Naval Academy Amateur Radio Operators
launch test balloon
Midshipman 2/c Russ Meier KB3EKM MARS Call NNN0BRLT and
Launched and tracked a 10-milliwatt 1-oz $25 balloon payload (PROGRAM INFO HERE) on Sunday, 26 March 2000 from the B.R.A.C. Timonium Hamfest in Baltimore. The balloon was tracked for 4 hours and exceeded expectations by traversing the Chesapeake Bay, Delaware River, and New Jersey, before being lost out into the Atlantic Ocean, still going strong, at over 30,000 feet.
In Bob's words...
The good news: We proved that the $8 10mw key chain transmitters on 433 MHz can be tracked over many 10's of miles suitable for balloons. We proved that a single 18" party balloon can cary such a payload (30g), and that a total low cost mission could be done as follows: Key Chain transmitter $8 (ours was $24 before we heard of the Tandy ones) 555 Oscillator and thermister $2 Lithium Battery 2 @ $4.25 $9 (this would give >24 hours) 18" rubber party balloon $2 10% of a 14 cuft Helium bottle $3 Total $24 The Bad news: We underinflated the first 2 balloons and had to use a third just to get it up, whereas a single fully inflated 18" balloon would have done it. Remember, this was a TEST launch to learn lessons before our real launch next week. We learned em! The Good news: It flew and provided plenty of chase entertainment. The Bad news: ... Then the balloon headed more north, instead of the ALWAYS winds going SE so we all (3 vehicles) decided to head up I-95 and take the 120 mile northern route around the Chesapeak bay, instead of the 100 mile southern route over the bridge. ... Being quite spread out, it probably took about 15 minutes to find everyone there and then we were all starting to finally get good bearings amd most APRS was starting to work. Then the repeater [went down for maintenance.] We never recovered. None of the mobiles ever found each other and the rest of the day was spent in isolation, all heading east. After clearing the Chesapeake bay, it was soon apparent that the balloon was also going to go over the Deleware bay and into New Jersey. That would have been another 120 mile end-around, and by now the Balloon was 100 miles away and moving at 70 MPH... across Cape May and out to sea. ... Bob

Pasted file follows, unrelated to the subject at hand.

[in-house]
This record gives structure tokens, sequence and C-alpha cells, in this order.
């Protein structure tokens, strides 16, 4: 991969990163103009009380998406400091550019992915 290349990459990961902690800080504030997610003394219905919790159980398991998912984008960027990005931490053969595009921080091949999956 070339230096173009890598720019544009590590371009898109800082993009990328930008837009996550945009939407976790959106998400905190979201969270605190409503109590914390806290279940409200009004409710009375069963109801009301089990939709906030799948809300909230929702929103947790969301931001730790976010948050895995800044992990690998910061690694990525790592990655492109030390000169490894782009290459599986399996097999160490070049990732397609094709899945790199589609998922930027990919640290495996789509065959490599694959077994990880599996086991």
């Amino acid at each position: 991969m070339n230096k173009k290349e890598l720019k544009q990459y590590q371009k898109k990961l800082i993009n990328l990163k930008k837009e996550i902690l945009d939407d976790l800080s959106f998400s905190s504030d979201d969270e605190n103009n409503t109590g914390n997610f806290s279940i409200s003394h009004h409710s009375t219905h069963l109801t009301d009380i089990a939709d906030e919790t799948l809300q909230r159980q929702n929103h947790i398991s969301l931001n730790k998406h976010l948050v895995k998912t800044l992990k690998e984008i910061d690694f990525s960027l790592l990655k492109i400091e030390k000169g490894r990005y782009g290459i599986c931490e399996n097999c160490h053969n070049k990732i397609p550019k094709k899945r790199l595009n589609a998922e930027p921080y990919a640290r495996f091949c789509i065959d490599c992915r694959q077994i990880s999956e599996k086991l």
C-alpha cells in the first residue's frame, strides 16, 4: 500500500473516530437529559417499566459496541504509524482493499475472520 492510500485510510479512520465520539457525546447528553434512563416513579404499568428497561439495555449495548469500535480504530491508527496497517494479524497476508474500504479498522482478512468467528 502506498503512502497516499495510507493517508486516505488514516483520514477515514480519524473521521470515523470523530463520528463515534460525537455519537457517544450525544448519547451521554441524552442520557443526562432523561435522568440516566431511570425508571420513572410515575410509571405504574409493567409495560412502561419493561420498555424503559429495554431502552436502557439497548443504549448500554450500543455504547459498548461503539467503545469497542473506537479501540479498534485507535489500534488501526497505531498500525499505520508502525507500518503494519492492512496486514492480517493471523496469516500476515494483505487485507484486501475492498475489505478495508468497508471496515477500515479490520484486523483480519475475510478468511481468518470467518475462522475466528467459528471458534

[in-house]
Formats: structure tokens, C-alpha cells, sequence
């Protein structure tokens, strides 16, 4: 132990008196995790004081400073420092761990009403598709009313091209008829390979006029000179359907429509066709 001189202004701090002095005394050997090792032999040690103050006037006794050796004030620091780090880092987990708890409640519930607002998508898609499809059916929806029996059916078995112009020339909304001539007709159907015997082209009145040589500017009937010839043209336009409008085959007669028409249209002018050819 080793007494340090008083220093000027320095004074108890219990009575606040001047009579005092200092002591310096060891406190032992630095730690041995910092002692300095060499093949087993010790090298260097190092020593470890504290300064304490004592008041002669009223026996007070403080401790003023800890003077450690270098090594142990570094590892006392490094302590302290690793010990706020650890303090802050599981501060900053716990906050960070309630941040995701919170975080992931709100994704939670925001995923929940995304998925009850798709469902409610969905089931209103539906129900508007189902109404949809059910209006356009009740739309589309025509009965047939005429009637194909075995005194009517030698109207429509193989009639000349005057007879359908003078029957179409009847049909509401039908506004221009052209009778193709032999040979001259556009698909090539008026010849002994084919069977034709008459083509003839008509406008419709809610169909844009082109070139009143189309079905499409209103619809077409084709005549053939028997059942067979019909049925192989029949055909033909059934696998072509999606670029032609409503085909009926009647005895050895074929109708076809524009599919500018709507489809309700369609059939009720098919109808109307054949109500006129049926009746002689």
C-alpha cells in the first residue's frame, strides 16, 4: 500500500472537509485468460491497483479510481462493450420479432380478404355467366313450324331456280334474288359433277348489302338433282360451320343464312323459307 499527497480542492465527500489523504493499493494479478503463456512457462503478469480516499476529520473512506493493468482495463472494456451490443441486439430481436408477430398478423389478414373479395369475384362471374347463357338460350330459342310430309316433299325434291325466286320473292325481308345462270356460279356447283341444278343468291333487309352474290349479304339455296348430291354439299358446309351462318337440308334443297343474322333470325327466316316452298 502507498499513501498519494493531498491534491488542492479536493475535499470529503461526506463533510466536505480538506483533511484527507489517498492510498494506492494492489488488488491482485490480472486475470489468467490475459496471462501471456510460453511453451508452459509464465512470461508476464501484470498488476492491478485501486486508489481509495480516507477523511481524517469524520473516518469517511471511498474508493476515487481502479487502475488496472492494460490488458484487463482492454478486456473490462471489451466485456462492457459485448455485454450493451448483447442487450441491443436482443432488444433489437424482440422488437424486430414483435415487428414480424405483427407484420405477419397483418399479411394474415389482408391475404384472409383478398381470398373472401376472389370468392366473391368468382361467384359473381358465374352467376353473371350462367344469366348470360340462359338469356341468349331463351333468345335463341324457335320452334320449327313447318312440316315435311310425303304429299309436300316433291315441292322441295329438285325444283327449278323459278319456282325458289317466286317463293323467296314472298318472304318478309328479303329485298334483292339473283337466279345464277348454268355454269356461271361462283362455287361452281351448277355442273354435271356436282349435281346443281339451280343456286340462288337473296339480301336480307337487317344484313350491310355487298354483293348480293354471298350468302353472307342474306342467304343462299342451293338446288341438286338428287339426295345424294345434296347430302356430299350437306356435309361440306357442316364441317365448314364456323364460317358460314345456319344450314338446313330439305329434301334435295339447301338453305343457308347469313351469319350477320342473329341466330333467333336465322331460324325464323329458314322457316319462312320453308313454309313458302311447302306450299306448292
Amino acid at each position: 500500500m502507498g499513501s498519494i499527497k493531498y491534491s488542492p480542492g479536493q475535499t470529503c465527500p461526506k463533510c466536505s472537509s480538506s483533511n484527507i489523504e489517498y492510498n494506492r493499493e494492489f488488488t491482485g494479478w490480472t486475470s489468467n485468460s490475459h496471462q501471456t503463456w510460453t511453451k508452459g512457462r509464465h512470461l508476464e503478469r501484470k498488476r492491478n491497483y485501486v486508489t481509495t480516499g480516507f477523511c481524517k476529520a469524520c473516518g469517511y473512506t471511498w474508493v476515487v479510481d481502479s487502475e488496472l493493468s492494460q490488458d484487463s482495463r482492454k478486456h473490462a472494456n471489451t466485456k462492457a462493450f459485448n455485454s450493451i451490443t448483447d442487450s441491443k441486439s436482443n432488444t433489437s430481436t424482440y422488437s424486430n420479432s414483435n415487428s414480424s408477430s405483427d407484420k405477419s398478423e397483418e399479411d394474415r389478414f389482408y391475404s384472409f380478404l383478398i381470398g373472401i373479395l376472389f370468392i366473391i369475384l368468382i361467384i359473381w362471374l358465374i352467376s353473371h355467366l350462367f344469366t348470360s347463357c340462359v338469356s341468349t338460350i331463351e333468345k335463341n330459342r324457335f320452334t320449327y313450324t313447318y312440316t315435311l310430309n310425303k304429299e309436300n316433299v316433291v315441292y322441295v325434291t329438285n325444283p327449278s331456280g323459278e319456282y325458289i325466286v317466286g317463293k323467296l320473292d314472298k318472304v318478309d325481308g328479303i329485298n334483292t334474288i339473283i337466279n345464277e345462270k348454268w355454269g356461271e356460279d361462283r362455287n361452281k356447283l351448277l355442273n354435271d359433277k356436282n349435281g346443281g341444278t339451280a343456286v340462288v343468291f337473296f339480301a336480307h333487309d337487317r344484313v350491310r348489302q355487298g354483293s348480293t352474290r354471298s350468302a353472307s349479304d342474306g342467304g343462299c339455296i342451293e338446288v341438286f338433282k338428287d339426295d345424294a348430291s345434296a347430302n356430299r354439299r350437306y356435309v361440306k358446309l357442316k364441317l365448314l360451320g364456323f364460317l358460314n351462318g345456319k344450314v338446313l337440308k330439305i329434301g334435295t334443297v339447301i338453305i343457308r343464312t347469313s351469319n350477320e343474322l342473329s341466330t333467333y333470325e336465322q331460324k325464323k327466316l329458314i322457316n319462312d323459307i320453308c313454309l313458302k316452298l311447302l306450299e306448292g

Here's the path of the balloon and the chase vehicle of Skip Johnson K3FOR
Attaching small 1oz payload to the "lifters"
Yes, it is 1 oz
A party balloon and streamer
The handheld Arrow dual-band Antenna (only half-boom shown, 2 meter elements removed) makes for good mobile DF
Bob WB4APR inflating the balloons with helium
Bob WB4APR getting assistance stringing the balloons
The carrier frequency was varied somewhat due to temperature
Midshipman Russ Meier KB3EKM left and Skip K3FOR right in the chase
Russ KB3EKM is DF'ing the balloon with a Kenwood TH-D7 on 440Mhz with an Arrow Beam
Russ KB3EKM navigates and operates APRSdos from a Zenith 386 laptop, Garmin 12XL, and Kenwood TH-D7 (with 30 watt amp) [mobile HF tuner and MFJ 1270 TNC below laptop not used for this event]
Point of Contact :
LT Skip Johnson/K3FOR/NNN0PEK, Club Advisor